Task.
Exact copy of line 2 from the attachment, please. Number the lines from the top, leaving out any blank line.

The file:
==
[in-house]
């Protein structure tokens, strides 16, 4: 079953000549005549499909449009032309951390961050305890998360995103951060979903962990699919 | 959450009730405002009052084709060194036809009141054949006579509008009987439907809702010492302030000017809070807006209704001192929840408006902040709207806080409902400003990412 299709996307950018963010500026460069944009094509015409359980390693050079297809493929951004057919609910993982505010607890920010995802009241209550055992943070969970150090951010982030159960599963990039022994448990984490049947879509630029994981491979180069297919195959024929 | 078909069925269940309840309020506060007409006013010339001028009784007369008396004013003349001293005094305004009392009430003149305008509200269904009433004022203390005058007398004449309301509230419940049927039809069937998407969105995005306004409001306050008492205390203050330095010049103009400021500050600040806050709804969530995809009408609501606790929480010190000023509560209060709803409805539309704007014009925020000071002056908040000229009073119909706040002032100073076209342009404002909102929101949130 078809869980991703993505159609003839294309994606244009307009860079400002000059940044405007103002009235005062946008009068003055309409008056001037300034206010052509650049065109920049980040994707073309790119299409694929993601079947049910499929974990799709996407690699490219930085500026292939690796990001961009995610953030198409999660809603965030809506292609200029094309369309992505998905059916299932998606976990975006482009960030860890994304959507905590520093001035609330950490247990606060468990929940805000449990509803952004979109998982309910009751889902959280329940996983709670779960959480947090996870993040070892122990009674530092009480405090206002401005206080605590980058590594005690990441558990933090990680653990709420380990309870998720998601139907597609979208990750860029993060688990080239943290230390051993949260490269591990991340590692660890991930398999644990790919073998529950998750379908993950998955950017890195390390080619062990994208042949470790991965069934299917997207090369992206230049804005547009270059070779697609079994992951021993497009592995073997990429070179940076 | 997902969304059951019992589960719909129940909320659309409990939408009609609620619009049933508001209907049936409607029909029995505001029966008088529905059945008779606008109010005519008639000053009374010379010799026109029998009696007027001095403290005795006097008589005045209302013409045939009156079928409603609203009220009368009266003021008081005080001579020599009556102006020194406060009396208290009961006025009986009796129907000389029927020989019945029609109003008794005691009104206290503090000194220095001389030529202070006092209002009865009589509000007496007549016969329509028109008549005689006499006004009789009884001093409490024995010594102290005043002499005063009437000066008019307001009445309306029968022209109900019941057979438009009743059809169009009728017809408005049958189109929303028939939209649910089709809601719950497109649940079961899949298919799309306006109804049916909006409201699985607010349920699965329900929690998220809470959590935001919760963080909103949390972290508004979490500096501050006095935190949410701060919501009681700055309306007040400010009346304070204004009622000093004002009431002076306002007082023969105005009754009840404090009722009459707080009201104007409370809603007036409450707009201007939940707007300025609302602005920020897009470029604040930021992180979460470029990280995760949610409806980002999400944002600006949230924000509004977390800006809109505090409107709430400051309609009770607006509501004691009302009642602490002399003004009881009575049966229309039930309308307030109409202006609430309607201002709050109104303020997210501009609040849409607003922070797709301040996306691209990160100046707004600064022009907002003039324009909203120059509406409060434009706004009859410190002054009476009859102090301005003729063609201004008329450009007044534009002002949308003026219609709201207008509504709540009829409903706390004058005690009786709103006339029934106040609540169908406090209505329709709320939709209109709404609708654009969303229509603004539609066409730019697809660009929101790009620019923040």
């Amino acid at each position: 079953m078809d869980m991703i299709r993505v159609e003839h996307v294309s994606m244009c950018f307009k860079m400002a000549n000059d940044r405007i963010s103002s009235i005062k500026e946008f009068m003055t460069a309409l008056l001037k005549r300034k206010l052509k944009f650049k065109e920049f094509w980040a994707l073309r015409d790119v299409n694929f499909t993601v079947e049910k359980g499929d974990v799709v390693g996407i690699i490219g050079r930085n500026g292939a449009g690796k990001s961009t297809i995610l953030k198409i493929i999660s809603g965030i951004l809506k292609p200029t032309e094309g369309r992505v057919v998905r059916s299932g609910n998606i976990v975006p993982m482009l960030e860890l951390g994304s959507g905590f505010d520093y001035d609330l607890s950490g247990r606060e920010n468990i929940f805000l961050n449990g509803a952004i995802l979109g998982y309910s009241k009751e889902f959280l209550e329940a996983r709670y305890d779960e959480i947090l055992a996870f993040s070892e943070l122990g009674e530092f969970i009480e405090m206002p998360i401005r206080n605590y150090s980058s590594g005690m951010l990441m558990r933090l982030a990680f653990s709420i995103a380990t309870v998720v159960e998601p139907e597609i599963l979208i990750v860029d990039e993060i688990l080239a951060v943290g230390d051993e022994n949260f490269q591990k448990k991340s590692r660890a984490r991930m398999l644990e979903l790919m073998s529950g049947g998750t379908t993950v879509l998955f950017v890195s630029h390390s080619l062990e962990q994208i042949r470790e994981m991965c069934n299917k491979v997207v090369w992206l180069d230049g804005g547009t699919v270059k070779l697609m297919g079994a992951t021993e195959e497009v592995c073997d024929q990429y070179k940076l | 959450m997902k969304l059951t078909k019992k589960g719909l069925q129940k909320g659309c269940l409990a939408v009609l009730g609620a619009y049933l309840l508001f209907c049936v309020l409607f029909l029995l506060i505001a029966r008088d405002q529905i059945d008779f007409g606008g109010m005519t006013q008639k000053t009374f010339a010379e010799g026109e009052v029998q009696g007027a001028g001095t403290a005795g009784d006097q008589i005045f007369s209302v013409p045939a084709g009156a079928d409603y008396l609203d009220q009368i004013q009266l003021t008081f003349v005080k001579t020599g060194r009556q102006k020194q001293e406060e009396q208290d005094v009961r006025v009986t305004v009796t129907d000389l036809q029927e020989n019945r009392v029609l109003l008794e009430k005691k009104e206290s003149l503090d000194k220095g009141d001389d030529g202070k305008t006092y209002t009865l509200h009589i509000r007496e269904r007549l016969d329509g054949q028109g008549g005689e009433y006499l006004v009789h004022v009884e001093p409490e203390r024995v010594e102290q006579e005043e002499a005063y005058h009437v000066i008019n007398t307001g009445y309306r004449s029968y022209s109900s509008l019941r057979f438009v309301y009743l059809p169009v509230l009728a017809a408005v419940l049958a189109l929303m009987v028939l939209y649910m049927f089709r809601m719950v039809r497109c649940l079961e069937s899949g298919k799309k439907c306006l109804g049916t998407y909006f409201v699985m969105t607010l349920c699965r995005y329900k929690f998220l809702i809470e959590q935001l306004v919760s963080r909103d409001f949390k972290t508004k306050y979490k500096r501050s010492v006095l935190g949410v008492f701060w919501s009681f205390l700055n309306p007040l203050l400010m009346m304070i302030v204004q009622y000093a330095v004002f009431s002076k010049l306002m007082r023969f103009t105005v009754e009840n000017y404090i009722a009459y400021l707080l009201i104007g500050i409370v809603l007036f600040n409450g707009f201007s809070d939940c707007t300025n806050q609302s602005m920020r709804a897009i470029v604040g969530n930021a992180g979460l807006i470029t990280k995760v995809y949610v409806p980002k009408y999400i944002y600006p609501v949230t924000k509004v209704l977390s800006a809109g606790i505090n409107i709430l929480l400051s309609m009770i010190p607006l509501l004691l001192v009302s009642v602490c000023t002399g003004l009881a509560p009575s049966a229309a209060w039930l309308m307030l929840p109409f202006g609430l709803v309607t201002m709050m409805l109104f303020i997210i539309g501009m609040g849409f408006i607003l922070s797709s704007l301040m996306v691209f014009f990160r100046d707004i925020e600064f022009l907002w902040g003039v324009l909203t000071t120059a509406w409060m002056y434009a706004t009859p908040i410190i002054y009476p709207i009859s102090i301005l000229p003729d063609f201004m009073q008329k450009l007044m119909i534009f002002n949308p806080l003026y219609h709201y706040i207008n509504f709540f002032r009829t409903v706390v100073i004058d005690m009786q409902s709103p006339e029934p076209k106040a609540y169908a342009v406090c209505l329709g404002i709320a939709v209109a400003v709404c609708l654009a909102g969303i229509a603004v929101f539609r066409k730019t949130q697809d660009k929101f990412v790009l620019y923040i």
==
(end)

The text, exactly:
């Protein structure tokens, strides 16, 4: 079953000549005549499909449009032309951390961050305890998360995103951060979903962990699919 | 959450009730405002009052084709060194036809009141054949006579509008009987439907809702010492302030000017809070807006209704001192929840408006902040709207806080409902400003990412 299709996307950018963010500026460069944009094509015409359980390693050079297809493929951004057919609910993982505010607890920010995802009241209550055992943070969970150090951010982030159960599963990039022994448990984490049947879509630029994981491979180069297919195959024929 | 078909069925269940309840309020506060007409006013010339001028009784007369008396004013003349001293005094305004009392009430003149305008509200269904009433004022203390005058007398004449309301509230419940049927039809069937998407969105995005306004409001306050008492205390203050330095010049103009400021500050600040806050709804969530995809009408609501606790929480010190000023509560209060709803409805539309704007014009925020000071002056908040000229009073119909706040002032100073076209342009404002909102929101949130 078809869980991703993505159609003839294309994606244009307009860079400002000059940044405007103002009235005062946008009068003055309409008056001037300034206010052509650049065109920049980040994707073309790119299409694929993601079947049910499929974990799709996407690699490219930085500026292939690796990001961009995610953030198409999660809603965030809506292609200029094309369309992505998905059916299932998606976990975006482009960030860890994304959507905590520093001035609330950490247990606060468990929940805000449990509803952004979109998982309910009751889902959280329940996983709670779960959480947090996870993040070892122990009674530092009480405090206002401005206080605590980058590594005690990441558990933090990680653990709420380990309870998720998601139907597609979208990750860029993060688990080239943290230390051993949260490269591990991340590692660890991930398999644990790919073998529950998750379908993950998955950017890195390390080619062990994208042949470790991965069934299917997207090369992206230049804005547009270059070779697609079994992951021993497009592995073997990429070179940076 | 997902969304059951019992589960719909129940909320659309409990939408009609609620619009049933508001209907049936409607029909029995505001029966008088529905059945008779606008109010005519008639000053009374010379010799026109029998009696007027001095403290005795006097008589005045209302013409045939009156079928409603609203009220009368009266003021008081005080001579020599009556102006020194406060009396208290009961006025009986009796129907000389029927020989019945029609109003008794005691009104206290503090000194220095001389030529202070006092209002009865009589509000007496007549016969329509028109008549005689006499006004009789009884001093409490024995010594102290005043002499005063009437000066008019307001009445309306029968022209109900019941057979438009009743059809169009009728017809408005049958189109929303028939939209649910089709809601719950497109649940079961899949298919799309306006109804049916909006409201699985607010349920699965329900929690998220809470959590935001919760963080909103949390972290508004979490500096501050006095935190949410701060919501009681700055309306007040400010009346304070204004009622000093004002009431002076306002007082023969105005009754009840404090009722009459707080009201104007409370809603007036409450707009201007939940707007300025609302602005920020897009470029604040930021992180979460470029990280995760949610409806980002999400944002600006949230924000509004977390800006809109505090409107709430400051309609009770607006509501004691009302009642602490002399003004009881009575049966229309039930309308307030109409202006609430309607201002709050109104303020997210501009609040849409607003922070797709301040996306691209990160100046707004600064022009907002003039324009909203120059509406409060434009706004009859410190002054009476009859102090301005003729063609201004008329450009007044534009002002949308003026219609709201207008509504709540009829409903706390004058005690009786709103006339029934106040609540169908406090209505329709709320939709209109709404609708654009969303229509603004539609066409730019697809660009929101790009620019923040």